KAMPALA, Nov. 22 (Xinhua) -- Cases of the deadly malaria in Uganda have started reducing due to the country's intensified fight against the disease, a top government official said on Wednesday.
Ruth Aceng, minister of health told reporters that insecticide treated nets have proved to reduce child mortality by about 20 percent, decrease clinical cases of malaria by 50 percent and severe malaria by 45 percent.
"The distribution of nets in the districts already covered has had a tremendous decline in the number of malaria cases as seen in the drop in the number of outpatients in many facilities in the districts," said Aceng.
Aceng said the ministry has already distributed over 23 million treated mosquito nets under its second universal coverage campaign to fight malaria.
The distribution was launched in February this year targeting over 25 million people in 109 districts across the country.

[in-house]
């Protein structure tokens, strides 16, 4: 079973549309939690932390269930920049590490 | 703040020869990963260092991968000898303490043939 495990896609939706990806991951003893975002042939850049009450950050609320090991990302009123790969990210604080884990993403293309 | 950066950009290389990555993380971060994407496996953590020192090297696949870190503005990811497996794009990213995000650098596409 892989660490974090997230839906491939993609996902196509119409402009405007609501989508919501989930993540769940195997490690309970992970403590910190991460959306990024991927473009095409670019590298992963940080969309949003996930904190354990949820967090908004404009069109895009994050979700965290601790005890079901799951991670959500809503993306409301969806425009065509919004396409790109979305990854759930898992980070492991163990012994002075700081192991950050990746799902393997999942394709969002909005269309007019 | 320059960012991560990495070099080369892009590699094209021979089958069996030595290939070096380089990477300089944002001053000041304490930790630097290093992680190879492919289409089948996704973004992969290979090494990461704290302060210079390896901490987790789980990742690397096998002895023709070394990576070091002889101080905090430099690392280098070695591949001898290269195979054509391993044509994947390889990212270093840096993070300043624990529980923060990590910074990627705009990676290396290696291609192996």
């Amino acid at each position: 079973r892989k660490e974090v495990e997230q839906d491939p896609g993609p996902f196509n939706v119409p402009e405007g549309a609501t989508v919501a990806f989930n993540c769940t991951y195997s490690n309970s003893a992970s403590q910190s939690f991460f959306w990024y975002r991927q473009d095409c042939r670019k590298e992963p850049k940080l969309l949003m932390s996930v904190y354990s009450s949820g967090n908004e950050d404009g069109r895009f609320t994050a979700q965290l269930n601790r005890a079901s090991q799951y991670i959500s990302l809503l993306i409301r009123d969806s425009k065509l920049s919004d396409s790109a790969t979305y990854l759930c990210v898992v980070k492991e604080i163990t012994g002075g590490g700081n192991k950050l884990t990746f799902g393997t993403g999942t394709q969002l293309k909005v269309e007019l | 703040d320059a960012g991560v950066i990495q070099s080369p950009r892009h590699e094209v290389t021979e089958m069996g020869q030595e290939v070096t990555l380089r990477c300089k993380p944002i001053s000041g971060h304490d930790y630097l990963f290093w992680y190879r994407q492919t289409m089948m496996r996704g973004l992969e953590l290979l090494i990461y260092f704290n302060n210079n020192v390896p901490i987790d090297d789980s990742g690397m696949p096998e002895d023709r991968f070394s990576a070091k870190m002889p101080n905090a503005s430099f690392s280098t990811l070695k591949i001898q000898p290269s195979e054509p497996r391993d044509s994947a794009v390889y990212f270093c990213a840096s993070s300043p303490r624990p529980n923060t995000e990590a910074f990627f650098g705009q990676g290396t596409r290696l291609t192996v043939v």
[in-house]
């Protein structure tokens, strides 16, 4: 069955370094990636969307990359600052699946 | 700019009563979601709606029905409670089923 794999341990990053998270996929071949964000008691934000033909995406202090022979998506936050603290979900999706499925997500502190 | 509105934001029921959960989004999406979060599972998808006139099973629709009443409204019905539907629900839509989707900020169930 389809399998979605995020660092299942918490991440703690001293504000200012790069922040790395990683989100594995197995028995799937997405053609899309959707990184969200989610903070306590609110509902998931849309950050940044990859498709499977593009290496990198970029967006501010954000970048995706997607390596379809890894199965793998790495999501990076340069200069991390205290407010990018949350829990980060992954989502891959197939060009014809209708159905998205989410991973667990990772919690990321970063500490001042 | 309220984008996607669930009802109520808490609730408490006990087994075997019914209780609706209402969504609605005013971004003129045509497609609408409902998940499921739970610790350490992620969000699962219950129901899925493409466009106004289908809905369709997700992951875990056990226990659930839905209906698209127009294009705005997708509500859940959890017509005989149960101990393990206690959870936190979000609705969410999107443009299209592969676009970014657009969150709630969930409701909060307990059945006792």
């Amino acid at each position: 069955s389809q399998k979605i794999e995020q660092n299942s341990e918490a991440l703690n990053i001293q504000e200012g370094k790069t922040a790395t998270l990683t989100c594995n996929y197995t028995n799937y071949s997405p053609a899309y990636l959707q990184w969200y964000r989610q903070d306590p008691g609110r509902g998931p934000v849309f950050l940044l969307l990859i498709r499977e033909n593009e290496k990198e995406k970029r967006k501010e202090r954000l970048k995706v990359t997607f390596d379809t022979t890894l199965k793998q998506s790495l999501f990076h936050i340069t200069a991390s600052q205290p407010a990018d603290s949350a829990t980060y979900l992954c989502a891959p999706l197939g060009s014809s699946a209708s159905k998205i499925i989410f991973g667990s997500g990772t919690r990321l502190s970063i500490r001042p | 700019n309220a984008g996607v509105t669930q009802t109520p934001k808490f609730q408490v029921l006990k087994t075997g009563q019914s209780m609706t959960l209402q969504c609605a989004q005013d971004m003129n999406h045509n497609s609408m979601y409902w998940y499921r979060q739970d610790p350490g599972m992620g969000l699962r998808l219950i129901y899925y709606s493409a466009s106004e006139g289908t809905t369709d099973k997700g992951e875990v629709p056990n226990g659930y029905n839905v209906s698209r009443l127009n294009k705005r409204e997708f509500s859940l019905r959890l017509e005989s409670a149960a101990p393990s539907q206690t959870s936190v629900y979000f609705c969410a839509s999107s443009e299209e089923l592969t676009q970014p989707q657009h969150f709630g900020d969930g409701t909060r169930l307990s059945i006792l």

"The campaign has so far achieved over 95 percent coverage, with a total of 23.7 million bed nets distributed," said Aceng.
She said the ministry plans to distribute a total of 2.8 million nets in the capital, Kampala and central district of Wakiso by February 2018.
"This intervention is intended to reduce mortality and morbidity of Malaria, which is still the single largest killer disease in Uganda," she said.
According to the 2015 Malaria Indicator Survey, malaria is endemic in approximately 95 percent of the country, affecting over 90 percent of the population. The remaining five percent of the country consists of unstable and epidemic-prone transmission.